The new Migration Amendment (Family Violence and Other Measures) Bill 2016 is on its way with a few disturbing aspects to it. One on the major concerns is that a sponsor must have been approved before a visa such as a partner application can be lodged.

New parents visa and changes to family sponsorship

You may have heard that the Government has introduced a new parents visa category or changed some of the rules regarding family sponsorship but were confused about what that really means for you and your family, well let us break the changes down.

Two weeks ago, the Federal Government passed the Migration Amendment (Family Violence and Other Measures) Bill 2016. There are two main changes that arise from this bill firstly, the sponsorship assessment will be separated from the visa application process. This means that a partner visa sponsor will need to be assessed as a sponsor before a partner visa application can be lodged. And secondly, the Bill also introduces a new temporary parents visa.

Assessing sponsors

Essentially the aim of these amendments is to introduce the same sponsorship obligations and framework to partner visa applications that are currently used to assess temporary work sponsors. This includes:

  • separating the sponsorship assessment from the visa application process for family sponsored visas;
  • require the approval of persons as family sponsors before any relevant visa applications are made;
  • impose statutory obligations on persons who are or were approved as family sponsors;
  • provide for sanctions if such obligations are not satisfied;
  • facilitate the sharing of personal information between a range of parties associated with the program; and
  • improve the management of family violence in the delivery of the program by allowing the refusal of a sponsorship application; and cancellation and / or barring of a family sponsor where inappropriate use of the program or serious offences are detected – especially those involving family violence.

The Government argues that the main purpose of this amendment is to protect vulnerable migrants from domestic violence. To be an approved sponsor, the proposed sponsor needs to undertake a character check prior to being approved, and the results of this check are shared with the applicant. Discretionary refusal of sponsorship applications will be limited to offences for pedophilia or other sexual offences against children and offences relating to violence. Convictions for offences in these areas will not lead to automatic refusal, as the Department will need to consider a range of factors before refusing the application including: when the offence was, relevance to the family relationship and any other mitigating circumstances. All sponsorship refusals will be subject to review at the Administrative Appeals Tribunal.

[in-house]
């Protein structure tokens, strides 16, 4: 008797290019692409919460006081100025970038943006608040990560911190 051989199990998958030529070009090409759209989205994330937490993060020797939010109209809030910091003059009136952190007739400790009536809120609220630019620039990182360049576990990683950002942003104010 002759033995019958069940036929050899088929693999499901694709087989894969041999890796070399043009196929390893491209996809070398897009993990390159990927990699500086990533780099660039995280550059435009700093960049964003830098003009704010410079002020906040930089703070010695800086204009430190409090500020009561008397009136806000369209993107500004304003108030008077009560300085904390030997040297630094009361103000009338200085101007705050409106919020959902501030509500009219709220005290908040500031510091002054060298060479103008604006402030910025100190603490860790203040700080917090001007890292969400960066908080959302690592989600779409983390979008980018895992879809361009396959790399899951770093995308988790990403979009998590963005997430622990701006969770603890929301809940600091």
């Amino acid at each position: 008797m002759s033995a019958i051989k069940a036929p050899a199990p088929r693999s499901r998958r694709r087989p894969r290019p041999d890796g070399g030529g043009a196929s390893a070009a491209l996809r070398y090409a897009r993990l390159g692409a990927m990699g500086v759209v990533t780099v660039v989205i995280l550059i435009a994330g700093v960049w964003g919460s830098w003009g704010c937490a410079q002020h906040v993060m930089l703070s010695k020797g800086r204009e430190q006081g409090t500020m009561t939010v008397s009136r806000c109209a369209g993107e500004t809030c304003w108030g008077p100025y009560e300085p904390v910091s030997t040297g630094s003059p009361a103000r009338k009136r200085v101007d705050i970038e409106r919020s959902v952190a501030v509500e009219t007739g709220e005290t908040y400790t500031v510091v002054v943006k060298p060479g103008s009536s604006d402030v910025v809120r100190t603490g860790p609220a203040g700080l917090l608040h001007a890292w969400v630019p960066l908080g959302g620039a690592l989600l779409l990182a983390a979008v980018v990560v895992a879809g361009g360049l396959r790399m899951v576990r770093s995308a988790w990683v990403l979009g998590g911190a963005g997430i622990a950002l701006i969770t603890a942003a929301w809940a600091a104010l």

Sponsors will also need to agree to commit to undertakings of financial support and accommodation for up to two years.

Home Affairs Minister Dutton confirmed in the second reading speech, that there are plans to roll out these sponsorship requirements across all family sponsored visas across the family migration program.

New Parents Visa

The second amendment introduced by the Bill creates a new temporary parents visa. Applicants can seek a new three-year visa for $5,000 or a five-year visa for $10,000, with an option to review for another five years for the same fee. All applicants need to have private health insurance and their children need to promise to cover any additional health care costs.

Some issues with this new visa include the fact that there is no pathway for permanent residency and that there are strict guidelines for the applicant’s children to pay all public health debts including hospital and aged care fees.

The Government has announced that it will start to accept applications for this visa in the first half of 2019, we will update you as soon as a date has been announced.  Jee Eun Han